Reviews of Portrait of Jason
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Not that I’m trying to play in to the idea of “black history month” being the only month we should celebrate, study or focus on anything that has to do with African American history in this country, but i figured this would give me an excuse to recommend some good films on the subject through out the month of February. And if anyone is interested, BAM will be having a series on black films through out the month of February (including the criminally underrated ‘Chameleon Street’).
There was quite a bit of interest in Shriley Clarke’s films last year. Anthology Film Archives did a retrospective on her, and a few months ago, IFC screened the movie of discussion: ‘Portrait of Jason’. With all this sudden interest, i cant help but hope that the masters of cinema, kino or criterion (specifically their sub-label; eclipse) will finally release Clarke’s work on dvd. Shirley Clarke has always gone against the grain (sorry to sound so cliche, but its true). Not only was she an American female director working during a time when there weren’t many (still aren’t today), but the subjects of almost all of her movies were black people or some kind of black subculture. I’ll always give credit to Melvin Van Peeples for pretty much starting the black film movement (which eventually turned in to the silly “blaxploitation genre”), but Shirley Clarke definitely planted the seeds for the African American film movement. Aside from the fact that her movies were a big hit among the NYC film underground, Europeans, and other demographics who weren’t regularly exposed to (respectable) black films, but she even played a Major role in black films that she didn’t even direct. She loaned John Cassavetes her camera equipment so that he could make his first (and groundbreaking) film ‘Shadows’; a movie about racial identity among 3 black siblings (2 brothers and 1 sister) who are all different skin tones. From then on, John Cassavetes himself encouraged his friend Ossie Davis to direct his first film, and set up a meeting for Gordon Parks with warner brothers so that Parks could make his first film; ‘The Learning Tree’. Shirley Clarke’s un-patronizing look in to the lives of black people as actual people and not “subjects”, paved the way for other white female filmmakers with a similar focus, namely; Claire Denis (no fear no die, 35 shots of rum and i cant sleep).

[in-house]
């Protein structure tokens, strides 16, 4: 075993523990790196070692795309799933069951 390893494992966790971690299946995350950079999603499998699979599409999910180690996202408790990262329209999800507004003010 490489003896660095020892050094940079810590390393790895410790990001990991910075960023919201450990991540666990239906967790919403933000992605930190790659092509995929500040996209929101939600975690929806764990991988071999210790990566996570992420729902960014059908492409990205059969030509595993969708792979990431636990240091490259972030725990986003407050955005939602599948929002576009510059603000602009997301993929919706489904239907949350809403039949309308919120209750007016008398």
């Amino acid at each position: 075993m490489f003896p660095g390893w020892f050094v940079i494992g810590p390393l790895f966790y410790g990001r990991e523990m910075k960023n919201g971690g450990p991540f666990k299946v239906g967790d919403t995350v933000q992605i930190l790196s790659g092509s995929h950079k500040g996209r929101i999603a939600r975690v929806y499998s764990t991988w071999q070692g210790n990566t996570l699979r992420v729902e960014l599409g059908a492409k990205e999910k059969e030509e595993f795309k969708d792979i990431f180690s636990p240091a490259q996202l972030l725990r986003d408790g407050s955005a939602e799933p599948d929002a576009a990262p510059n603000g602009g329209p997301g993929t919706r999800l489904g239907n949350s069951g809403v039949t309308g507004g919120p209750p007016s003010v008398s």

For a movie made in the mid 60’s, ‘Portrait of Jason’ was a head of its time. Its not like homosexuality wasn’t explored in films, but it certainly wasn’t explored in (the few) black films that were around. Typically, an almost 2 hour long documentary that pretty much takes place in one room, interviewing one person sounds like an incredibly boring movie, but trust me, ‘Portrait of Jason’ is far from boring. The title of the film is pretty self explanatory. Shirley Clarke interviews a gay black, conman/prostitute/hustler (Jason Holiday) about his far from normal everyday life. Through the course of the film he gets more and more drunk, and talks about his disdain for living a “normal” 9-5 lifestyle. He also gets in to his different hustles and schemes while making fun of himself at the same time. Jason Holiday is such a great interviewee, and you never lose interest in him (a few times in the movie, you can clearly hear the crew in background break out in laughter at his responses). In fact, you almost cant wait to hear what he’s going to say next. The combination of his hilarious personality mixed with his stories make the documentary just as hilarious as it is tragic. As you watch this movie unfold, you can see the blueprint for future films like; ‘Paris is Burning’ (probably one of the most intriguing documentaries ever made) take place right before your eyes. The open homosexuality of the documentary, while at the same time not being the “focus” of the film, may have very well inspired future filmmakers like Gus Van Sant, and it also shares similarities with the works of Rainer Werner Fassbinder and Andy Warhol as well.
- Currently 4.0/5 Stars.